Super Battery Charges to 70% in Just 2 Minutes
Good gadgets need good backup. Well how implicative it may sound, it is one of the core concepts. In recent years, it has been observed that new gadgets are getting released almost every other week, with phenomenal features and are very compact. But this compactness comes at a price that is being negotiated to till now.
Every gadget that is released is battery powered, almost all of them being considered essential form the point of view of portability. And in such a situation the battery space has to be limited which leads to less powered up hours. It has been considered one of the major drawbacks how the supply for a much efficient and long lasting source can be integrated to provide more output. Even the time taken to charge the battery for a specific device is a crucial parameter to be taken care of. To solve this dilemma, super batteries have been invented to provide x20 power and takes only a few minutes to get charged.
A team of researchers in Singapore have developed a next generation lithium-ion battery that can recharge a battery to 70-percent in just two minutes. That means it would charge an entire electric car in just 15 minutes. And here’s the kicker: it lasts over 20 years. Normally, it’s safe to be skeptical about new battery technology, but there’s something rather hopeful about this breakthrough.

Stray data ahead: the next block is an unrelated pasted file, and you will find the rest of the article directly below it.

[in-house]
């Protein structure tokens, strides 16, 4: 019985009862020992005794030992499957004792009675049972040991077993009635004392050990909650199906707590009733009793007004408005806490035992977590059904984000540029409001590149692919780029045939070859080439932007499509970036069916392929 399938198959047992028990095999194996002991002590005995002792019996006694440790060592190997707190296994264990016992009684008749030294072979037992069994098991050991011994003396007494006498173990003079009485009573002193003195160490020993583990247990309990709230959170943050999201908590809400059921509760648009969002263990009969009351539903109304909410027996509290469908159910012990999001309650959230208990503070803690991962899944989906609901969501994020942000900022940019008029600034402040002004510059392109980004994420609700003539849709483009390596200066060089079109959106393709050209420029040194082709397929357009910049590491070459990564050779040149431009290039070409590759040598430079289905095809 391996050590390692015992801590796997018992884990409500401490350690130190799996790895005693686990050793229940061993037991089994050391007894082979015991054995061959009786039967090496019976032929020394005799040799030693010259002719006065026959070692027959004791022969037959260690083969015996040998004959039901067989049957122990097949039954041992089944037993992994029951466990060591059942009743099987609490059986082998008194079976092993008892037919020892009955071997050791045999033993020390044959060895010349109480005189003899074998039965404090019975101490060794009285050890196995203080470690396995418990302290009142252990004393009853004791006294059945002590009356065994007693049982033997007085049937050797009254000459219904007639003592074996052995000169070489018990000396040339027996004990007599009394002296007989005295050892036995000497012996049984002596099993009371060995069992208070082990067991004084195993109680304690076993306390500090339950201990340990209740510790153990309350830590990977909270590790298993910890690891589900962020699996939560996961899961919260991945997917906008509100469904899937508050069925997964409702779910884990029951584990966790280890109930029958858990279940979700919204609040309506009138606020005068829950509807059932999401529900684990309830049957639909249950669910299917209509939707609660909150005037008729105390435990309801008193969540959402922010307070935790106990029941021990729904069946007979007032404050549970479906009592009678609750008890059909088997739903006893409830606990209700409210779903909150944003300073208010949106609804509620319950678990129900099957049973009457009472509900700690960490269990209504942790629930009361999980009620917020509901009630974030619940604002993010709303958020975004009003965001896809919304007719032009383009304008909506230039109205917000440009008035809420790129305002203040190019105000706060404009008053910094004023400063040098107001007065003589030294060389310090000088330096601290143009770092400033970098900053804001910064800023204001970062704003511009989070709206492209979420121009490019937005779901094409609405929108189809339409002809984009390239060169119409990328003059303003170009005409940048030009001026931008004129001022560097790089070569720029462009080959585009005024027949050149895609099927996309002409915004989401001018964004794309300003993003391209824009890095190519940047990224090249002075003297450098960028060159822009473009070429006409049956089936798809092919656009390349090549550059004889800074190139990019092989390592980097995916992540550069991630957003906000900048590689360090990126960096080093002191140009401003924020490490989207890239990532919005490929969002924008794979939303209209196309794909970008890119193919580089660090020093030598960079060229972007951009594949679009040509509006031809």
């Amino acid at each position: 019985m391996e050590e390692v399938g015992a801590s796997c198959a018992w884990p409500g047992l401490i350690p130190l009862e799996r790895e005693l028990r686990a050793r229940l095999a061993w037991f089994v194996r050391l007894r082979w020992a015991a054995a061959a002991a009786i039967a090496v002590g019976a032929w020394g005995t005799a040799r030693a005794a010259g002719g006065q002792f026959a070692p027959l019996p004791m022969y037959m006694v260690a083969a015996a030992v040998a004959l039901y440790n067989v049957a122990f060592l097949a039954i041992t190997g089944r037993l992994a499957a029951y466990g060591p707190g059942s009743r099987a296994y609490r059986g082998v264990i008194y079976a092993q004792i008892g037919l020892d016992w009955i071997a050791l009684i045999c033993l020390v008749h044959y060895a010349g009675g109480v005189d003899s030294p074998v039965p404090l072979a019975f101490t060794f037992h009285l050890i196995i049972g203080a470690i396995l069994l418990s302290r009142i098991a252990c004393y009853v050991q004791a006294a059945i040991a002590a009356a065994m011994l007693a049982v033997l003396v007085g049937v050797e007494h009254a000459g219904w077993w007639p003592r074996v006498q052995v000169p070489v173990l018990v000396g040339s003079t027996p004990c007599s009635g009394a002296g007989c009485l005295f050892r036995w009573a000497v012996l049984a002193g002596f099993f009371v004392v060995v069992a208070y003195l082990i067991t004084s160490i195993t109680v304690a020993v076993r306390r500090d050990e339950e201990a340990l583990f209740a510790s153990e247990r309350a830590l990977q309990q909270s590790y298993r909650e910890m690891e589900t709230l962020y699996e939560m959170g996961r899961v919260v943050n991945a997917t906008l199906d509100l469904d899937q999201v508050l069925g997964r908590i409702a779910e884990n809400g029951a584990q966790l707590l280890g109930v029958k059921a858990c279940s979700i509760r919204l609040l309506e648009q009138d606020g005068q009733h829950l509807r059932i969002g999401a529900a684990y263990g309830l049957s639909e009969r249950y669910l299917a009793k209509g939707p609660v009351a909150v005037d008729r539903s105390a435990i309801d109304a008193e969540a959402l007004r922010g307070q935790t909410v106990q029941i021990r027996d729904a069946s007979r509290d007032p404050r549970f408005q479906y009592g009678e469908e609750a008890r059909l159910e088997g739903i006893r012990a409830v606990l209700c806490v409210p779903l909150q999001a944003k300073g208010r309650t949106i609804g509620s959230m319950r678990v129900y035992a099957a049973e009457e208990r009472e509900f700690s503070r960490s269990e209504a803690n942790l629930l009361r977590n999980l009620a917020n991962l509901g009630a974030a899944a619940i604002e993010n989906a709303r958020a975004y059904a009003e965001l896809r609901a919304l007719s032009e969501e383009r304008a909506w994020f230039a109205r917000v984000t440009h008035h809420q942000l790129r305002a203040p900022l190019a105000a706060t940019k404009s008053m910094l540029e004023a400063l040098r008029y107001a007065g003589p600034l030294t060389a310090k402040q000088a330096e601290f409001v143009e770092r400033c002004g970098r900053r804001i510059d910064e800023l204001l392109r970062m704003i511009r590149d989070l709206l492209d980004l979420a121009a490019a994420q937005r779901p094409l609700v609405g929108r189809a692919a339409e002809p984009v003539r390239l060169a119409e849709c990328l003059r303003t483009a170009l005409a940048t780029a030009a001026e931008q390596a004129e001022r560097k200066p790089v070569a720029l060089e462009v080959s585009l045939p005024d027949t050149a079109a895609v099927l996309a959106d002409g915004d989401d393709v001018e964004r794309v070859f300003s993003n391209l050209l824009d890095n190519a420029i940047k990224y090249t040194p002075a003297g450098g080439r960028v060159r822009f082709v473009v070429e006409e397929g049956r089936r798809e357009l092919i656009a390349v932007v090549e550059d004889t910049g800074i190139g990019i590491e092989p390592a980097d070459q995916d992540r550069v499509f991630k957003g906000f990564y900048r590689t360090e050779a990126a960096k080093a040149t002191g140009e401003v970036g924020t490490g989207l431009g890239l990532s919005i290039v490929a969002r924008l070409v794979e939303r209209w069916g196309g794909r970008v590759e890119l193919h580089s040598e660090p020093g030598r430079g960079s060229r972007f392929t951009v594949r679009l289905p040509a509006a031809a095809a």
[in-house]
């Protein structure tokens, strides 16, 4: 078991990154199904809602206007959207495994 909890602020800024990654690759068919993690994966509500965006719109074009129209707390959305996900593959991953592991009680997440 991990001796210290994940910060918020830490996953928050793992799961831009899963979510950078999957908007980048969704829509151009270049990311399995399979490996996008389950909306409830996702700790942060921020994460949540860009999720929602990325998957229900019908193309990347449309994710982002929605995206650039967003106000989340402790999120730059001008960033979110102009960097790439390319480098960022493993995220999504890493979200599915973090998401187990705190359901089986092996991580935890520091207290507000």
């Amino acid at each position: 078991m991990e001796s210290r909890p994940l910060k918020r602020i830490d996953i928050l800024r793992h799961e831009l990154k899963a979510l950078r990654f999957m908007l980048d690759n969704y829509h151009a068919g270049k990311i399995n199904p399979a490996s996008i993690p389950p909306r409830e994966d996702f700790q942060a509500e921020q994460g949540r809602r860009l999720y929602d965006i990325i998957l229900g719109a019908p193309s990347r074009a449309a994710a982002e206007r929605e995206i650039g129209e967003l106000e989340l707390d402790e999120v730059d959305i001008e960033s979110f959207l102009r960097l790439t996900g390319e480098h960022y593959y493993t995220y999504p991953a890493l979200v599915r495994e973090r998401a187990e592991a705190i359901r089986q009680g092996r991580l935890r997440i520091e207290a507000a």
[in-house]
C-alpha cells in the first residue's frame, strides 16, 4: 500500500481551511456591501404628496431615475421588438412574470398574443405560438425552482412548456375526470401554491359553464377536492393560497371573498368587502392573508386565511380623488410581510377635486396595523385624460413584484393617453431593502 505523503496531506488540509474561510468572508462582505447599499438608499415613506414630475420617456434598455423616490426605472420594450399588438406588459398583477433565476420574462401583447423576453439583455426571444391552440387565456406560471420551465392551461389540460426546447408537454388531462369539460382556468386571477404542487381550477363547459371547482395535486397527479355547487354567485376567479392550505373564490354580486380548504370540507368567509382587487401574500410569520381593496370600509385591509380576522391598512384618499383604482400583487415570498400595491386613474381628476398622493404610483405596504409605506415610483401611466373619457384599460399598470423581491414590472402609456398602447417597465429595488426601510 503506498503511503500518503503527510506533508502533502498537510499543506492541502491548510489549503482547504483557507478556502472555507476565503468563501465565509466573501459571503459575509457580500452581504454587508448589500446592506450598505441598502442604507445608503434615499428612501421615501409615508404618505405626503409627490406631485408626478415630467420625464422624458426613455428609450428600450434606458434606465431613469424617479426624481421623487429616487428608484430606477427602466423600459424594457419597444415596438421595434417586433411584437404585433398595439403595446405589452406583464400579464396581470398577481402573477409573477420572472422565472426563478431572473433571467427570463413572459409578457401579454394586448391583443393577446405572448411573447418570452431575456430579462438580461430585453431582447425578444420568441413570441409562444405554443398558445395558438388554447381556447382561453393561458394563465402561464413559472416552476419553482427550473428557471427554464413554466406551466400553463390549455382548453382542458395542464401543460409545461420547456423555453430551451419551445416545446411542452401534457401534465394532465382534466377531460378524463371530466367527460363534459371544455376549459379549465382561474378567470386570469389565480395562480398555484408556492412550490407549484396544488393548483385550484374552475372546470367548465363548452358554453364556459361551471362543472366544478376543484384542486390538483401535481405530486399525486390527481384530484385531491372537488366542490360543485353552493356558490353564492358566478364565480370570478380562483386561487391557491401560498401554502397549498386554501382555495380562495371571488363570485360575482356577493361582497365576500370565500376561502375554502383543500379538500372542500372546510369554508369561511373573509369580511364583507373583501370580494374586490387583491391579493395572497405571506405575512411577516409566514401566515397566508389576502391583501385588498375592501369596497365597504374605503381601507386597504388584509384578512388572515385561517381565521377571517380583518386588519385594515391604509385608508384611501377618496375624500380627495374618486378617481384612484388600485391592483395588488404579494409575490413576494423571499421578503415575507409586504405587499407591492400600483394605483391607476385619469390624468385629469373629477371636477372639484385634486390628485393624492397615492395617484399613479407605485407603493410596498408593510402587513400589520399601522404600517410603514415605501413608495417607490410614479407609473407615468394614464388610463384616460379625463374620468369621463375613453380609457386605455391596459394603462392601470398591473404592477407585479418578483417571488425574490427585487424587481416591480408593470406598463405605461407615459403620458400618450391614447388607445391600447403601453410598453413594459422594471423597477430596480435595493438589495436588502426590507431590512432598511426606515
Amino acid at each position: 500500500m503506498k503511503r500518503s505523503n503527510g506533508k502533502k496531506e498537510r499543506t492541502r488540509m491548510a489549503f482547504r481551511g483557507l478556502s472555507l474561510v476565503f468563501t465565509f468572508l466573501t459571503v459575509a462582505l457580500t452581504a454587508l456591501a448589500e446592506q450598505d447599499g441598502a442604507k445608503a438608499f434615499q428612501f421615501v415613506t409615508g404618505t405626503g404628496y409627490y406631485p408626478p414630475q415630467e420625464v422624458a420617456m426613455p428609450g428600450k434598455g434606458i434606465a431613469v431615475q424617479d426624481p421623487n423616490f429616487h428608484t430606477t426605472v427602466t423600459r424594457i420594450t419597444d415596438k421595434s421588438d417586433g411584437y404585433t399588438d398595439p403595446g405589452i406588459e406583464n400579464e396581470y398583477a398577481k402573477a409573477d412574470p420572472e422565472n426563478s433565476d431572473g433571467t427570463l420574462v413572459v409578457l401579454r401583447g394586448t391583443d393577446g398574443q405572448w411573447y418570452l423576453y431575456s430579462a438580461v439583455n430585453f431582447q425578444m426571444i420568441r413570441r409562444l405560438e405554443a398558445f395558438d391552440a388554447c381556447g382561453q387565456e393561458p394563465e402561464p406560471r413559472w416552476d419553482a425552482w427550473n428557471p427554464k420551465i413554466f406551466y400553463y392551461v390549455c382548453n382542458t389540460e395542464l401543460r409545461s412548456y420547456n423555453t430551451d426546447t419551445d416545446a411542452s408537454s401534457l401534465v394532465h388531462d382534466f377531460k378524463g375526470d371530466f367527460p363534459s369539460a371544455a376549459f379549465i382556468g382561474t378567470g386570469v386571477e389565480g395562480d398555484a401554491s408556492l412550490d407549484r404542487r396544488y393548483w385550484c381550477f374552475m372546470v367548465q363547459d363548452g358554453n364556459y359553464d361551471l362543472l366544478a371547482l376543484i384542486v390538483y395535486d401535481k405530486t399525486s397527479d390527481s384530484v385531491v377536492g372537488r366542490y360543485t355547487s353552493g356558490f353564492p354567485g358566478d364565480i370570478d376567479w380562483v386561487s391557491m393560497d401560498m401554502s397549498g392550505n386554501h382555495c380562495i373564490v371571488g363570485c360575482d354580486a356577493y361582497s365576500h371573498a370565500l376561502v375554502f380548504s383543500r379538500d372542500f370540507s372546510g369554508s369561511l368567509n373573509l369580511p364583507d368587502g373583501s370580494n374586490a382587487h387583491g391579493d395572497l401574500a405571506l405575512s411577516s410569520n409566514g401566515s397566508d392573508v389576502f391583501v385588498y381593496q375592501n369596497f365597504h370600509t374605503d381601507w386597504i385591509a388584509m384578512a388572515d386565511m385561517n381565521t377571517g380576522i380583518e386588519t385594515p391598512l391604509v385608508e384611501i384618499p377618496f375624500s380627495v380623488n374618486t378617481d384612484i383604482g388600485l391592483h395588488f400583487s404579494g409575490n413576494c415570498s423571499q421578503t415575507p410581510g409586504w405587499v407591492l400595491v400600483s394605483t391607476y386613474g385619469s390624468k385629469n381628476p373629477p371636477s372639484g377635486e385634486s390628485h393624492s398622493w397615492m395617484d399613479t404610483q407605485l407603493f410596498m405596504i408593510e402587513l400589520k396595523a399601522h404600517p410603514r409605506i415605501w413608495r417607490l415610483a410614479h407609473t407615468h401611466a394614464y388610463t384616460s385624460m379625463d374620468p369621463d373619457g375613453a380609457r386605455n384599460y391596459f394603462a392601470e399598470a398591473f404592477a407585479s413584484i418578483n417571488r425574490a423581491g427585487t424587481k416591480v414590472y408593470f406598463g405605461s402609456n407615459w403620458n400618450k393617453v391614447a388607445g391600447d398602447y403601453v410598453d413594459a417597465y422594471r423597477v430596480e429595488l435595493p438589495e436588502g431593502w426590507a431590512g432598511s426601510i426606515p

The new battery isn’t altogether new. It’s actually just an improvement upon existing lithium-ion technology. The key comes in the form of nanostructures. Instead of the traditional graphite used to create the lithium-ion battery’s anode, this new technology uses a cheap titanium dioxide gel, the same kind of material used in sunscreen to absorb UV rays. The scientists found a way to turn the compound into nanostructures that speed up the charging process. And speed it up they do. This simple innovation makes lithium-ion batteries charge 20-times faster and last 20-times longer.
There’s no definite timetable for when upgraded batteries could reach shipping products, but the mini titanium tubes are both easy to make and relatively inexpensive. They could make a big impact on the technology world when they arrive, though. On a basic level, they could eliminate forced obsolescence for some devices — you might only replace them when they no longer meet your needs, not because they can’t hold a charge. They could have a particularly large impact on electric cars — you could top up your battery in minutes, not hours, and avoid replacing a very expensive component before you’re ready to replace the vehicle itself.
NTU associate professor Chen Xiaodong, the inventor of the titanium dioxide gel, says batteries built with it could hit the market within two years, with an unnamed company already licensing the technology. The Nanyang Technology University press release has more detail about the technical aspects of the discovery